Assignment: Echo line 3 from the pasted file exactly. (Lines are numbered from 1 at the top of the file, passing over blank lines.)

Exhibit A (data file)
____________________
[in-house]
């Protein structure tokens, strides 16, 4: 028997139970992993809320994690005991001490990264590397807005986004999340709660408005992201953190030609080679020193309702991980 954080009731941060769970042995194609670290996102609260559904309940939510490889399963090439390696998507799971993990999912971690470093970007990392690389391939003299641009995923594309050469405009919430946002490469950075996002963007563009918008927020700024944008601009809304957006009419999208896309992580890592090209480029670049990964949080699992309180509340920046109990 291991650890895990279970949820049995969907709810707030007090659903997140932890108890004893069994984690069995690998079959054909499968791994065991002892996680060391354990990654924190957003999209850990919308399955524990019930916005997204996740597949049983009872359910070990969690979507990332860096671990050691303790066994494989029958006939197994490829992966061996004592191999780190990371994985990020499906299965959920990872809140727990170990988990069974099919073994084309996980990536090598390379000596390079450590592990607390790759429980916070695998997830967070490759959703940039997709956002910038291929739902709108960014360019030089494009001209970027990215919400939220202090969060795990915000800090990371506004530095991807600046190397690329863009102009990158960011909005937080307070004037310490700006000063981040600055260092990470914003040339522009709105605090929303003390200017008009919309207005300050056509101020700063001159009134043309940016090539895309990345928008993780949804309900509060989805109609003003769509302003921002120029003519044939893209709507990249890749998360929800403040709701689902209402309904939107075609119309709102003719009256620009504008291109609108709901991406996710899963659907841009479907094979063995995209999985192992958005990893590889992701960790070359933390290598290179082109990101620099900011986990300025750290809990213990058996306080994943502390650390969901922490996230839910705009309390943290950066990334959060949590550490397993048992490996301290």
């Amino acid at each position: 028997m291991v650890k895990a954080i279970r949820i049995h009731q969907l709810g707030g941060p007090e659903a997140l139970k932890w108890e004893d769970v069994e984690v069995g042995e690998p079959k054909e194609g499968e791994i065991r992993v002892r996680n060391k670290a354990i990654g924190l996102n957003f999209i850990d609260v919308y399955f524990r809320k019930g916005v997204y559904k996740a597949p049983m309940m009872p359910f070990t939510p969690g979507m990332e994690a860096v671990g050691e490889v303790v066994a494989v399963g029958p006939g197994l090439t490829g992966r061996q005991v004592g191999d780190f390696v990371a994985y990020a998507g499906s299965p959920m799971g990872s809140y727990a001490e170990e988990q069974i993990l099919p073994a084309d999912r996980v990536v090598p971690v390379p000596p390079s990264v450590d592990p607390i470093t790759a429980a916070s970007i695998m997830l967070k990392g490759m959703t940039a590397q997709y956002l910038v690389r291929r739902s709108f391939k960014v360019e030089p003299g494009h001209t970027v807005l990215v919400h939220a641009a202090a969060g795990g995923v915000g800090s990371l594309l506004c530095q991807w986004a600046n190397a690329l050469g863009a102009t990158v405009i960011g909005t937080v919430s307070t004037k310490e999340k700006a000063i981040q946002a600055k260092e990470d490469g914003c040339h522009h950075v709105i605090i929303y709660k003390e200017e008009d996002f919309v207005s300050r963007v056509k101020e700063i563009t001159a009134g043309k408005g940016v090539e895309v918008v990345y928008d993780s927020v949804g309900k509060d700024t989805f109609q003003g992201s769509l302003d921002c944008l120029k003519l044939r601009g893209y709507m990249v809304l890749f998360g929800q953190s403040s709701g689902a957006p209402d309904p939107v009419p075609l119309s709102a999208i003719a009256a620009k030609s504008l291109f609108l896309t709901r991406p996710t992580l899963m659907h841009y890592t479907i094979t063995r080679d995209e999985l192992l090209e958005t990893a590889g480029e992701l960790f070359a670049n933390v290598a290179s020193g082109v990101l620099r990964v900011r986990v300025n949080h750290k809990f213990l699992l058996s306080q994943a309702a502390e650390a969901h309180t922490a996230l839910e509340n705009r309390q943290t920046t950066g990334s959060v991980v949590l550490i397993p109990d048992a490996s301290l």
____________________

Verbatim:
């Amino acid at each position: 028997m291991v650890k895990a954080i279970r949820i049995h009731q969907l709810g707030g941060p007090e659903a997140l139970k932890w108890e004893d769970v069994e984690v069995g042995e690998p079959k054909e194609g499968e791994i065991r992993v002892r996680n060391k670290a354990i990654g924190l996102n957003f999209i850990d609260v919308y399955f524990r809320k019930g916005v997204y559904k996740a597949p049983m309940m009872p359910f070990t939510p969690g979507m990332e994690a860096v671990g050691e490889v303790v066994a494989v399963g029958p006939g197994l090439t490829g992966r061996q005991v004592g191999d780190f390696v990371a994985y990020a998507g499906s299965p959920m799971g990872s809140y727990a001490e170990e988990q069974i993990l099919p073994a084309d999912r996980v990536v090598p971690v390379p000596p390079s990264v450590d592990p607390i470093t790759a429980a916070s970007i695998m997830l967070k990392g490759m959703t940039a590397q997709y956002l910038v690389r291929r739902s709108f391939k960014v360019e030089p003299g494009h001209t970027v807005l990215v919400h939220a641009a202090a969060g795990g995923v915000g800090s990371l594309l506004c530095q991807w986004a600046n190397a690329l050469g863009a102009t990158v405009i960011g909005t937080v919430s307070t004037k310490e999340k700006a000063i981040q946002a600055k260092e990470d490469g914003c040339h522009h950075v709105i605090i929303y709660k003390e200017e008009d996002f919309v207005s300050r963007v056509k101020e700063i563009t001159a009134g043309k408005g940016v090539e895309v918008v990345y928008d993780s927020v949804g309900k509060d700024t989805f109609q003003g992201s769509l302003d921002c944008l120029k003519l044939r601009g893209y709507m990249v809304l890749f998360g929800q953190s403040s709701g689902a957006p209402d309904p939107v009419p075609l119309s709102a999208i003719a009256a620009k030609s504008l291109f609108l896309t709901r991406p996710t992580l899963m659907h841009y890592t479907i094979t063995r080679d995209e999985l192992l090209e958005t990893a590889g480029e992701l960790f070359a670049n933390v290598a290179s020193g082109v990101l620099r990964v900011r986990v300025n949080h750290k809990f213990l699992l058996s306080q994943a309702a502390e650390a969901h309180t922490a996230l839910e509340n705009r309390q943290t920046t950066g990334s959060v991980v949590l550490i397993p109990d048992a490996s301290l």